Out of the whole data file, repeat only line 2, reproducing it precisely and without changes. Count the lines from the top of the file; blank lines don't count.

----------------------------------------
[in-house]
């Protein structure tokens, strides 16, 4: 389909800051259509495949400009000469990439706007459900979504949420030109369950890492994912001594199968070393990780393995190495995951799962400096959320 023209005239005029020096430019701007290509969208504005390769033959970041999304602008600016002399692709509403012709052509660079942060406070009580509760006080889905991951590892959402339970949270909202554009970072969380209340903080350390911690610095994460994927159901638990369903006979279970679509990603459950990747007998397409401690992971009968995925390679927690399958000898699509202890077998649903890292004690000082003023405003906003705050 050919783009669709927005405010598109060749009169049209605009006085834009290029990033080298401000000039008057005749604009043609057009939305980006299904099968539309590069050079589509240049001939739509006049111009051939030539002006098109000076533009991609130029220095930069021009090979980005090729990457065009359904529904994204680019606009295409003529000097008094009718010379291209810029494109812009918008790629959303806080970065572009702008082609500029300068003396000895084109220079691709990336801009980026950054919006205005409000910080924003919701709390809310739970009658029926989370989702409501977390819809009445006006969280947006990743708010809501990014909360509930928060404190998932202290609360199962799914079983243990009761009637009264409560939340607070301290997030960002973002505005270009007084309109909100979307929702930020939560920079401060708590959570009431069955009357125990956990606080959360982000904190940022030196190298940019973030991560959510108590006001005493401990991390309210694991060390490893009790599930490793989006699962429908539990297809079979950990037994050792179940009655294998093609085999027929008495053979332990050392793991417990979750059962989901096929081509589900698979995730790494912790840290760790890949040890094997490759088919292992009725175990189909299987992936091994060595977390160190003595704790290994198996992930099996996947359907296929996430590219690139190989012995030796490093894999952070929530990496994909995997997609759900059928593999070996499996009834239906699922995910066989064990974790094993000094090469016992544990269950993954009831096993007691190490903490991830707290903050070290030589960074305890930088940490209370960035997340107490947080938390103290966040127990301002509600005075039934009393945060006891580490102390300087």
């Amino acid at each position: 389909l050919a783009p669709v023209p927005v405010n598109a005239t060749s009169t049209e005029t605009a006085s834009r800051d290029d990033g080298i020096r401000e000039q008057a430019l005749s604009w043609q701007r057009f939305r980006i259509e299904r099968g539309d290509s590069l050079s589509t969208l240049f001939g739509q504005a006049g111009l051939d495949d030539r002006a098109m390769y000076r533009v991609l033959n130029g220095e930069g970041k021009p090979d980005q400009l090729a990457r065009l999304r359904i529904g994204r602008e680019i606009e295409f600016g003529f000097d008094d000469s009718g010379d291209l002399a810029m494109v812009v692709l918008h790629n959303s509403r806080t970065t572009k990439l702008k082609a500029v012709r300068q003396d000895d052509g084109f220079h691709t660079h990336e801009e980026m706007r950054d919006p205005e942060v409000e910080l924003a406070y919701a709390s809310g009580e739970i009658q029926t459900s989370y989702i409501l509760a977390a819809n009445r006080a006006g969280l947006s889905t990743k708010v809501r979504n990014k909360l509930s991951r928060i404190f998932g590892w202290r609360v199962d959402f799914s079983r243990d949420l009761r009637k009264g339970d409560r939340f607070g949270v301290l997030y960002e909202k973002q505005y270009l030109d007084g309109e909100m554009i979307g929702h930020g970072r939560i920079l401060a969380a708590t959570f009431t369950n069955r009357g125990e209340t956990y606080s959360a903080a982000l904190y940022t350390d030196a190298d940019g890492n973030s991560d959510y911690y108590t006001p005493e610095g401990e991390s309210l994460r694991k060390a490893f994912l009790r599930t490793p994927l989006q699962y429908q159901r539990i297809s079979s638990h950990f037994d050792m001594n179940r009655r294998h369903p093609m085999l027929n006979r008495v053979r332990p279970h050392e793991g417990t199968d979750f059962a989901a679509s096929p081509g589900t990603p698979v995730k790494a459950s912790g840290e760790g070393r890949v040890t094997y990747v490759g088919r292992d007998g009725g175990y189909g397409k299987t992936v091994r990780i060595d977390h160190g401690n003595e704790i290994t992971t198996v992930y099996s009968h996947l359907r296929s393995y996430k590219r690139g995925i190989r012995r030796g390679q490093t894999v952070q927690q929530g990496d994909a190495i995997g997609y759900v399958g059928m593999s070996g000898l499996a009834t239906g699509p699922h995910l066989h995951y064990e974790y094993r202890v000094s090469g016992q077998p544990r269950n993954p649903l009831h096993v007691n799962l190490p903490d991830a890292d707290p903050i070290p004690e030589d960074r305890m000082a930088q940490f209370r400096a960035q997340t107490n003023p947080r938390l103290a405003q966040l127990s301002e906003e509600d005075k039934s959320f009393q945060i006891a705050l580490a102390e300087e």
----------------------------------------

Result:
């Protein structure tokens, strides 16, 4: 389909800051259509495949400009000469990439706007459900979504949420030109369950890492994912001594199968070393990780393995190495995951799962400096959320 023209005239005029020096430019701007290509969208504005390769033959970041999304602008600016002399692709509403012709052509660079942060406070009580509760006080889905991951590892959402339970949270909202554009970072969380209340903080350390911690610095994460994927159901638990369903006979279970679509990603459950990747007998397409401690992971009968995925390679927690399958000898699509202890077998649903890292004690000082003023405003906003705050 050919783009669709927005405010598109060749009169049209605009006085834009290029990033080298401000000039008057005749604009043609057009939305980006299904099968539309590069050079589509240049001939739509006049111009051939030539002006098109000076533009991609130029220095930069021009090979980005090729990457065009359904529904994204680019606009295409003529000097008094009718010379291209810029494109812009918008790629959303806080970065572009702008082609500029300068003396000895084109220079691709990336801009980026950054919006205005409000910080924003919701709390809310739970009658029926989370989702409501977390819809009445006006969280947006990743708010809501990014909360509930928060404190998932202290609360199962799914079983243990009761009637009264409560939340607070301290997030960002973002505005270009007084309109909100979307929702930020939560920079401060708590959570009431069955009357125990956990606080959360982000904190940022030196190298940019973030991560959510108590006001005493401990991390309210694991060390490893009790599930490793989006699962429908539990297809079979950990037994050792179940009655294998093609085999027929008495053979332990050392793991417990979750059962989901096929081509589900698979995730790494912790840290760790890949040890094997490759088919292992009725175990189909299987992936091994060595977390160190003595704790290994198996992930099996996947359907296929996430590219690139190989012995030796490093894999952070929530990496994909995997997609759900059928593999070996499996009834239906699922995910066989064990974790094993000094090469016992544990269950993954009831096993007691190490903490991830707290903050070290030589960074305890930088940490209370960035997340107490947080938390103290966040127990301002509600005075039934009393945060006891580490102390300087």